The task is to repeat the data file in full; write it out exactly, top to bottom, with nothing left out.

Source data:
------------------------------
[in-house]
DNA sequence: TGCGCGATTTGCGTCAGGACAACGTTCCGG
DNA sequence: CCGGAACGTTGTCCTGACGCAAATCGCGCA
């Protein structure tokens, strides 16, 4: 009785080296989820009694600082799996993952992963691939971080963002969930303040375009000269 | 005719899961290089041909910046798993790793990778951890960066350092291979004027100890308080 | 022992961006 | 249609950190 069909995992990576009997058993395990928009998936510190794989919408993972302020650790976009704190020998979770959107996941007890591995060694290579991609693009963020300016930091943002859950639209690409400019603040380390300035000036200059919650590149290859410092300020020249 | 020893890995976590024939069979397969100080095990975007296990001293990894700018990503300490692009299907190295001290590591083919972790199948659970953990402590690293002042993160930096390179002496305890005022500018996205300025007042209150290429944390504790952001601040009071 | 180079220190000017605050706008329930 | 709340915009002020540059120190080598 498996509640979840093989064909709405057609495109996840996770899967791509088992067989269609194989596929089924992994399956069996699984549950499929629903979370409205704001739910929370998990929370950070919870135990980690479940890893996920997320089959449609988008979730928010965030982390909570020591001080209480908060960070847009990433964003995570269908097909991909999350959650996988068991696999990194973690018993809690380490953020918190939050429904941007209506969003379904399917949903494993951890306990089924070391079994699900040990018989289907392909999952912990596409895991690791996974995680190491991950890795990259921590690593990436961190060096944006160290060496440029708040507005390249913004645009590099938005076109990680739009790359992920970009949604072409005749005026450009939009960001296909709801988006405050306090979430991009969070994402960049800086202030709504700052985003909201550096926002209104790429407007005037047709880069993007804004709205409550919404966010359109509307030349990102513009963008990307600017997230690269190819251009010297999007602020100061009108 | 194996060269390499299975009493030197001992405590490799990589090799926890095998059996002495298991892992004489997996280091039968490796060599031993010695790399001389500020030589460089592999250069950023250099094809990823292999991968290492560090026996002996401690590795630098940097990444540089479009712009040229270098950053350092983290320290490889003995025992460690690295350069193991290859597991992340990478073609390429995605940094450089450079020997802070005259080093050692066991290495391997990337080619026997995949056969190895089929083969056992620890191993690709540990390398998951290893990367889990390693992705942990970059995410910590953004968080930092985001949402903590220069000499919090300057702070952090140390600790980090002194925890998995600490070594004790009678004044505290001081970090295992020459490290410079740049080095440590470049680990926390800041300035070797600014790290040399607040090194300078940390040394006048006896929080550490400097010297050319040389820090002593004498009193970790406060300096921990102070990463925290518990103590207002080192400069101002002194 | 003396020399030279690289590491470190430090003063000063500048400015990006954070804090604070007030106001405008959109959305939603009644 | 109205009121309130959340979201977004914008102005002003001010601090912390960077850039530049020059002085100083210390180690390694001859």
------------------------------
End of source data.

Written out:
[in-house]
DNA sequence: TGCGCGATTTGCGTCAGGACAACGTTCCGG
DNA sequence: CCGGAACGTTGTCCTGACGCAAATCGCGCA
């Protein structure tokens, strides 16, 4: 009785080296989820009694600082799996993952992963691939971080963002969930303040375009000269 | 005719899961290089041909910046798993790793990778951890960066350092291979004027100890308080 | 022992961006 | 249609950190 069909995992990576009997058993395990928009998936510190794989919408993972302020650790976009704190020998979770959107996941007890591995060694290579991609693009963020300016930091943002859950639209690409400019603040380390300035000036200059919650590149290859410092300020020249 | 020893890995976590024939069979397969100080095990975007296990001293990894700018990503300490692009299907190295001290590591083919972790199948659970953990402590690293002042993160930096390179002496305890005022500018996205300025007042209150290429944390504790952001601040009071 | 180079220190000017605050706008329930 | 709340915009002020540059120190080598 498996509640979840093989064909709405057609495109996840996770899967791509088992067989269609194989596929089924992994399956069996699984549950499929629903979370409205704001739910929370998990929370950070919870135990980690479940890893996920997320089959449609988008979730928010965030982390909570020591001080209480908060960070847009990433964003995570269908097909991909999350959650996988068991696999990194973690018993809690380490953020918190939050429904941007209506969003379904399917949903494993951890306990089924070391079994699900040990018989289907392909999952912990596409895991690791996974995680190491991950890795990259921590690593990436961190060096944006160290060496440029708040507005390249913004645009590099938005076109990680739009790359992920970009949604072409005749005026450009939009960001296909709801988006405050306090979430991009969070994402960049800086202030709504700052985003909201550096926002209104790429407007005037047709880069993007804004709205409550919404966010359109509307030349990102513009963008990307600017997230690269190819251009010297999007602020100061009108 | 194996060269390499299975009493030197001992405590490799990589090799926890095998059996002495298991892992004489997996280091039968490796060599031993010695790399001389500020030589460089592999250069950023250099094809990823292999991968290492560090026996002996401690590795630098940097990444540089479009712009040229270098950053350092983290320290490889003995025992460690690295350069193991290859597991992340990478073609390429995605940094450089450079020997802070005259080093050692066991290495391997990337080619026997995949056969190895089929083969056992620890191993690709540990390398998951290893990367889990390693992705942990970059995410910590953004968080930092985001949402903590220069000499919090300057702070952090140390600790980090002194925890998995600490070594004790009678004044505290001081970090295992020459490290410079740049080095440590470049680990926390800041300035070797600014790290040399607040090194300078940390040394006048006896929080550490400097010297050319040389820090002593004498009193970790406060300096921990102070990463925290518990103590207002080192400069101002002194 | 003396020399030279690289590491470190430090003063000063500048400015990006954070804090604070007030106001405008959109959305939603009644 | 109205009121309130959340979201977004914008102005002003001010601090912390960077850039530049020059002085100083210390180690390694001859």